Daisey Retraction


Mike Daisey’s original monologue was so deep and detailed that it forced me to develop a strong opinion about the labor conditions in Chinese factories, specifically Foxconn. It was the jaw-dropping facts such as the workers jumping to their deaths, the guards threateningly holding guns around the property, and the worker he met that was poisoned by hexane that made me feel so angry about how Apple ignores the people who work for them in order to turn a profit. After listening to the Retraction and Mike Daisey’s admission to lying about those facts, I feel cheated as a listener. He can call himself a man of the theater, but when you fabricate major details in order to better prove a point, you are just a poor journalist and a liar.

 

Daisey wanted people to hear something they have never heard before about Apple and their dirty secrets. He desired the audience to leave his passionate monologue with disgust in respect to Apple and how they police what goes on in their factories overseas. At no point in his speaking did he once tell people that he was an actor and information that he is giving may not totally be true. If he did that, he would lose all credibility with the audience and his point would not have the same effect on how people felt. By taking such drastic measures, like telling the radio station that there was no way to find his translator, to hide that his “journalism” was solely “acting” he turns from creative researcher into an unethical reporter.

 

As a member of the audience, I expect the speaker to respect that I gave my time to listen to him or her and be truthful. I should in retrospect fact check in order to have an informed opinion, because my initial response was premature. By taking Daisey at his word, I formed an opinion on lies that sounded so powerful, but in reality had no validity. He used death, disease, and human rights issues to create a picture that would force people to have strong opinions. People want to believe what they are told, but sadly in reality that cannot always be the case.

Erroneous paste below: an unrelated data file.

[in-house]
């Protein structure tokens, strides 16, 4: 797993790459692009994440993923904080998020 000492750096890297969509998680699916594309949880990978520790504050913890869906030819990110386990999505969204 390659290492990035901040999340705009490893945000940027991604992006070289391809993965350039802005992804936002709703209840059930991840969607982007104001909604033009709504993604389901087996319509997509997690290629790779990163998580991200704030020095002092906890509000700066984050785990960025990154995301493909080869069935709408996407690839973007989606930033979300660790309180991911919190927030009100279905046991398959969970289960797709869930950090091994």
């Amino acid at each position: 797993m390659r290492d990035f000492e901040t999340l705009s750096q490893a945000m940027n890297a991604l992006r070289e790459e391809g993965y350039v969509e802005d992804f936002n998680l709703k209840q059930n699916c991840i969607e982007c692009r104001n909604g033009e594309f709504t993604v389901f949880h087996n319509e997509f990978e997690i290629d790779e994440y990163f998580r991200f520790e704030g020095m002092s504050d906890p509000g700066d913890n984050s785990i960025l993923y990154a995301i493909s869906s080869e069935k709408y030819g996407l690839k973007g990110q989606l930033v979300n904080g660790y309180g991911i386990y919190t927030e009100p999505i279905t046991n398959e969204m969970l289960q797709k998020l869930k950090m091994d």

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Daisey Apple Post


            Mike Daisey’s monologue about the dreary lives of workers in the factories of Zhenjiang, China seems like a plot to a modern horror film. The constant surveillance, whether it be in the twelve by twelve dorm rooms with thirteen beds, or the hallways and warehouses where thousands upon thousands of people work, is a real life version of the Big Brother defined in novels like 1984 and Fahrenheit 451. The ominous nature of the massive factories described, specifically Foxconn, is very hard for a listener to ignore. The nets put up to deter suicide attempts makes me feel as if that these workers are in borderline prison like circumstances with little freedom and an even lesser amount of hope for progression in the workspace. The number one fact Daisey said that stood out to me is that 430,000 workers are employed and perform services in the Foxconn factory. That is like a small city cramming into one warehouse every day in order to handle assemble small products that are not even sold to their own locality.

            Daisey’s original assertion that Apple is a religion to people is more true than false when I think about it. People are always out to find and buy the newest product and spend most of their lives using these devices. IPhones, IPads, and Macbooks have almost completely taken over everyday activities and without them some people are completely lost due to their developed dependency. We lose sight of the atrocities that happen in order for these tiny devices to be created. People lose physical functionality, their free will, and in some circumstances, their lives in these factories of that a majority of the time, only benefit the Western World. Like Daisey inferred, do we really need more things to be handmade when these workers give their lives to create our personal devices by hand? Is a man dying from working a 34-hour shift worth a singular phone or computer?